## 5. Energy lossesAn energy increase can only occur and be sustained if acceleration by magnetic pumping energises the system faster than energy is lost. Whilst they are accelerating, electrons can also lose energy by synchrotron losses, Coulomb losses or plasma instabilities of the loss-cone type. This will occur only in restricted regimes of background particle density, field strength and injected particle energy. In addition, the accelerated particles must be prevented in some way from leaving the magnetosphere so that there are sufficient left to account for a flare. We shall assume that plasma instabilities scatter the particles without absorbing much of their energy. ## 5.1. Coulomb and synchrotron lossesTo find the allowed regimes for particle acceleration we solve the equation for various cases of and initial magnetic fields. The synchrotron and Coulomb losses for electrons are given by (e.g. Leach & Petrosian 1981) where is the classical electron radius,
the Coulomb logarithm, and
A critical region is around the energy with which the particles are injected onto the field lines. It must be possible for the particles to begin accelerating right away via the magnetic pumping effect, otherwise we are forced to invoke a first step acceleration mechanism to take them up to some critical threshold energy, at which magnetic pumping can proceed. To examine this question we look at the low energy end of Fig. 5.
If we assume that the accreting gas consists of fully ionised hydrogen with components in thermal equilibrium, then the thermal energy of electron and proton components is equal, i.e., If we further assume that the thermal energy of the gas derives from the infall energy, which is dominated by the more massive proton component, then At a radius of m for example, the electron
thermal velocity in the blob is m
s So in regions of density of particles
m ## 5.2. Particle losses and trapping.If particles are to be accelerated by magnetic pumping, they must
be maintained in the magnetosphere. Depending on factors such as the
particle energy, pitch-angle and position in the magnetosphere, a
particle will either precipitate onto the poles (due to synchrotron
losses and Coulomb collisions) or be kept in the atmosphere by the
magnetic mirror force (due to the converging magnetic field). The
competition between energy loss and gain processes (as a function of
density, field etc) determines the region where particles lose more
energy than they gain, as described in the above section, whilst the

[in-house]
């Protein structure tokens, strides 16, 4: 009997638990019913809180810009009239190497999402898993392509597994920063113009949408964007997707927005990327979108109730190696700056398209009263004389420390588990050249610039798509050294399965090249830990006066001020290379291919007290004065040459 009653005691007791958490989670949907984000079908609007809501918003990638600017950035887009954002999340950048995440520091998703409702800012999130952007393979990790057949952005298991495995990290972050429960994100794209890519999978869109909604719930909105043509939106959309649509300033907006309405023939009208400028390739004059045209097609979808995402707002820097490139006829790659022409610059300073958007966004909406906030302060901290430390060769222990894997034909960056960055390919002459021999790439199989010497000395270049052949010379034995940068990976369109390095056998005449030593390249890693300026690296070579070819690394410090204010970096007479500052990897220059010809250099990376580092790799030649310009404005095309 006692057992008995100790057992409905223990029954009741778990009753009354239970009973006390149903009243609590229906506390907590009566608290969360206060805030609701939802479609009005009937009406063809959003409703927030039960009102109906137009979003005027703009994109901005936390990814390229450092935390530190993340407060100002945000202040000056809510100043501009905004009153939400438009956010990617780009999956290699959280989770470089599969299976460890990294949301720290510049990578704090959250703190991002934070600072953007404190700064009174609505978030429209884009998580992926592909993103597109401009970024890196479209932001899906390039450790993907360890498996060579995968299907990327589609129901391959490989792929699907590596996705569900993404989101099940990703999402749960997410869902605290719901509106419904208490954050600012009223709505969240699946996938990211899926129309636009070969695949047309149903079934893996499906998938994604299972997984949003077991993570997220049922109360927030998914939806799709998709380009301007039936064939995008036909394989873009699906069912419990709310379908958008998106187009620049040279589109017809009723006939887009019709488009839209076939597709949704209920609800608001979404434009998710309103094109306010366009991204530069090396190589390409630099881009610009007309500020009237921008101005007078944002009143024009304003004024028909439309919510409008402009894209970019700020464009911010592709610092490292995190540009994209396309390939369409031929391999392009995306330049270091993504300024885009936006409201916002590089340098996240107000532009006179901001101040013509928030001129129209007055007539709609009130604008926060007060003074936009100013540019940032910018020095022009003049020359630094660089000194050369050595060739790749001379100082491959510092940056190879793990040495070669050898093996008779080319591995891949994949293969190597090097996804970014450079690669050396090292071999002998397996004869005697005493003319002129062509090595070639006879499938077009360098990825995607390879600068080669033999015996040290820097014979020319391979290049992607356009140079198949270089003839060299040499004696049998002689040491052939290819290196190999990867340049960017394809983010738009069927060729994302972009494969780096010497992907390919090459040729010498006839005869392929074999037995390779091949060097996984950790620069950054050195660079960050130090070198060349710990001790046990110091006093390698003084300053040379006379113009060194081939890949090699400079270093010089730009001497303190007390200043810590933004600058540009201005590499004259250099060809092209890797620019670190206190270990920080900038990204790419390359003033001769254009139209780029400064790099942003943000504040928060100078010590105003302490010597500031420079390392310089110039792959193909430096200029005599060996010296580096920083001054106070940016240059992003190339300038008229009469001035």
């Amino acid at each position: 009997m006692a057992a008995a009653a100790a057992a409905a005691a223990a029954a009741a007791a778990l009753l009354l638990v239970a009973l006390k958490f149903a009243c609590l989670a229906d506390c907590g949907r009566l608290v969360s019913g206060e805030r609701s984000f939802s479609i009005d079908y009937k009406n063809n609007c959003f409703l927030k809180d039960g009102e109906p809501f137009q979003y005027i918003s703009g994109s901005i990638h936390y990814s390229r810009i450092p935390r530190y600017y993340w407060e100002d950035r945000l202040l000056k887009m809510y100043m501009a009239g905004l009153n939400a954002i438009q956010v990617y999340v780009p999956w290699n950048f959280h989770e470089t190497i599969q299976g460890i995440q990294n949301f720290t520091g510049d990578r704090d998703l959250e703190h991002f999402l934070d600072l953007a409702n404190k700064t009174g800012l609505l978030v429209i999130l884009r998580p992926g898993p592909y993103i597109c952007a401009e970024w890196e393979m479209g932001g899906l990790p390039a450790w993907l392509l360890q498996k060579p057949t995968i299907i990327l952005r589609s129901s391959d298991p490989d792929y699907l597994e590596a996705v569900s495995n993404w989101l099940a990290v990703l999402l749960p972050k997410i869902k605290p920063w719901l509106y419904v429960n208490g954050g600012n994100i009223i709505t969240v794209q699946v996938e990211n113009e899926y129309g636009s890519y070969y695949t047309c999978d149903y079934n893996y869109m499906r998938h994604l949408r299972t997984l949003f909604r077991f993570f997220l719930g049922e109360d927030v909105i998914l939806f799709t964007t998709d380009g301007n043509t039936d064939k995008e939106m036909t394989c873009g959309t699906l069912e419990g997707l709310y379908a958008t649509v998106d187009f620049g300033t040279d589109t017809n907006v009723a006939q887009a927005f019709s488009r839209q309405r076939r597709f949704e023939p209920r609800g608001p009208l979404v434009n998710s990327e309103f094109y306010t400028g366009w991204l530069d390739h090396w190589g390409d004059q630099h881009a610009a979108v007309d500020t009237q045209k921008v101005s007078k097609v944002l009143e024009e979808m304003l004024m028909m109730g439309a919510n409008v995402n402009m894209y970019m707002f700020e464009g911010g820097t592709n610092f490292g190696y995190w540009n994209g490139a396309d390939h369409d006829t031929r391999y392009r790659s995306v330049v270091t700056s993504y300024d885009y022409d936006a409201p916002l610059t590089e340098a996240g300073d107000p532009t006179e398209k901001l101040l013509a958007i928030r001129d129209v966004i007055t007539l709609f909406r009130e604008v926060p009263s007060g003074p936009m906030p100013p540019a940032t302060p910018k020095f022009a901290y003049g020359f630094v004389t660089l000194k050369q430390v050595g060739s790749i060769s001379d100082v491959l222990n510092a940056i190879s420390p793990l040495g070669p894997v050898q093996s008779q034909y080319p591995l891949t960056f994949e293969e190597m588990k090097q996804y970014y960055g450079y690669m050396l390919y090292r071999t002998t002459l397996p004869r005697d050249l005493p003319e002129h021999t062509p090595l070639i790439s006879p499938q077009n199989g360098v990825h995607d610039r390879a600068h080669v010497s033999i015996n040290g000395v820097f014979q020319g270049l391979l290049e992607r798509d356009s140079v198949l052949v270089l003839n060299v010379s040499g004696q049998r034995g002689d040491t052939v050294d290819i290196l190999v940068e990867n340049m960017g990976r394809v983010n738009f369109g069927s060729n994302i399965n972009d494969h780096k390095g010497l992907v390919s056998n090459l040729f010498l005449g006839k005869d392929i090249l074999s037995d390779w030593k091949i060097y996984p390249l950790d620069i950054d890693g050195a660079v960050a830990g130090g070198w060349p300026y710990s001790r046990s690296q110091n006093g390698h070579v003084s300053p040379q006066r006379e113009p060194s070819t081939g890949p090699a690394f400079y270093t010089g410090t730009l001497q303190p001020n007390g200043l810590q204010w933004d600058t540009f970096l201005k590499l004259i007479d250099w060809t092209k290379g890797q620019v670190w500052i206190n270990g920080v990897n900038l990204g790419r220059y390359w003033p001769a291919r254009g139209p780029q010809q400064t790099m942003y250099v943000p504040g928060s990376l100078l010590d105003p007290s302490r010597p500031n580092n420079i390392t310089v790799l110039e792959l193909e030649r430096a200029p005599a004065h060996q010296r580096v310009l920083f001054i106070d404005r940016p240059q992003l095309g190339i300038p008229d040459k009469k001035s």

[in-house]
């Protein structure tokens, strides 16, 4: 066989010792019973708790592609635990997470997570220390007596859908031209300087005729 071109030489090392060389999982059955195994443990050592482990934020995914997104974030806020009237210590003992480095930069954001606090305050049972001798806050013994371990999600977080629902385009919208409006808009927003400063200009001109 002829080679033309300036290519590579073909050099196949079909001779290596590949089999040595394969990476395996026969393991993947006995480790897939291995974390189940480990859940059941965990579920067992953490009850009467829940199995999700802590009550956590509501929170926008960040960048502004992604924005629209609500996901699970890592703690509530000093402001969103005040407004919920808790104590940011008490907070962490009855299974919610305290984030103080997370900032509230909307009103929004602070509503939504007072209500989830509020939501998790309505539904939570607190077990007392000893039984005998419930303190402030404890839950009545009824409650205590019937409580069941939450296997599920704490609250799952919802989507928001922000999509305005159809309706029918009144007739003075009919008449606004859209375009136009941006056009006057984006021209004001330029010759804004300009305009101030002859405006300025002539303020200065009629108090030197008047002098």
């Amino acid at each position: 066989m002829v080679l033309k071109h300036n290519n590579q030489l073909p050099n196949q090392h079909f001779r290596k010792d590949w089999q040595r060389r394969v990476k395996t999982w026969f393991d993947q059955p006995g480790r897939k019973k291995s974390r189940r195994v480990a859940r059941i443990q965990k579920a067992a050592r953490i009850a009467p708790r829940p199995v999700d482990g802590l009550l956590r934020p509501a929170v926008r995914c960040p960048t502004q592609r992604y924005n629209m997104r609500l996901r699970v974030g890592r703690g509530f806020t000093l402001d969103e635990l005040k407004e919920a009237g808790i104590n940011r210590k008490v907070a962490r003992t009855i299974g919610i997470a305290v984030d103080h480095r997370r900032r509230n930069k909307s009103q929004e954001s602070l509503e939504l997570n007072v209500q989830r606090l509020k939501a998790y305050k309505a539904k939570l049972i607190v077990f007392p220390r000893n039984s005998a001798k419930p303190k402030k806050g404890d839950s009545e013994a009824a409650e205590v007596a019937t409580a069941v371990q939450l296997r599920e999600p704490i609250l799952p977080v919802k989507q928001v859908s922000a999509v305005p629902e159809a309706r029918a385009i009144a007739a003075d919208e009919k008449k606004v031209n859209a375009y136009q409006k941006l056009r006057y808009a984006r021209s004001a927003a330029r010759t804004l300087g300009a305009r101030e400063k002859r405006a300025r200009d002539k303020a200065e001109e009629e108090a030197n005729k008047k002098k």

magnetic field convergence and the particle energy and pitch-angle
determine which particles will enter this region. Let the position
be the position on a given field line at which
losses dominate energy gains and particles precipitate out. Only a
fraction of the particles will ever reach this critical position, and
the loss-cone - the region in pitch-angle space encompassing all
particles which will ultimately precipitate - at position For magnetic pumping to work efficiently we must be in a regime of
efficient scattering, which puts us in the strong diffusion limit. In
this limit the loss-cone is always approximately full, with particles
being scattered in and out continuously. The escape timescale is then
where is the time
taken to diffuse along the loop, and where We see from Fig. 5 that synchrotron losses limit the maximum Lorentz factor. To derive the conditions on the loops in which particles can be accelerated up to a chosen Lorentz factor we determine the maximum field allowed from Fig. 5 for that value of the Lorentz factor, and the corresponding acceleration time. This field value is then identified with that at the mirror point . Equation (33) together with (31) and the requirement that the trapping time exceeds the acceleration time then lead to the (conservative) condition which for the determined values of and identifies the smallest loop in the given field structure where acceleration up to the required energy can take place. For a dipolar structure the loop half-length is , where is the radial distance from the stellar centre. Let us apply this to particles of . The maximum field strength (Fig. 5) is 0.005 T. The acceleration time is s for and s for . Particles initially attaching to the field at radii greater than, respectively, ( T, ) and ( T, ) will not precipitate in less than the acceleration time. © European Southern Observatory (ESO) 1997 Online publication: June 30, 1998 |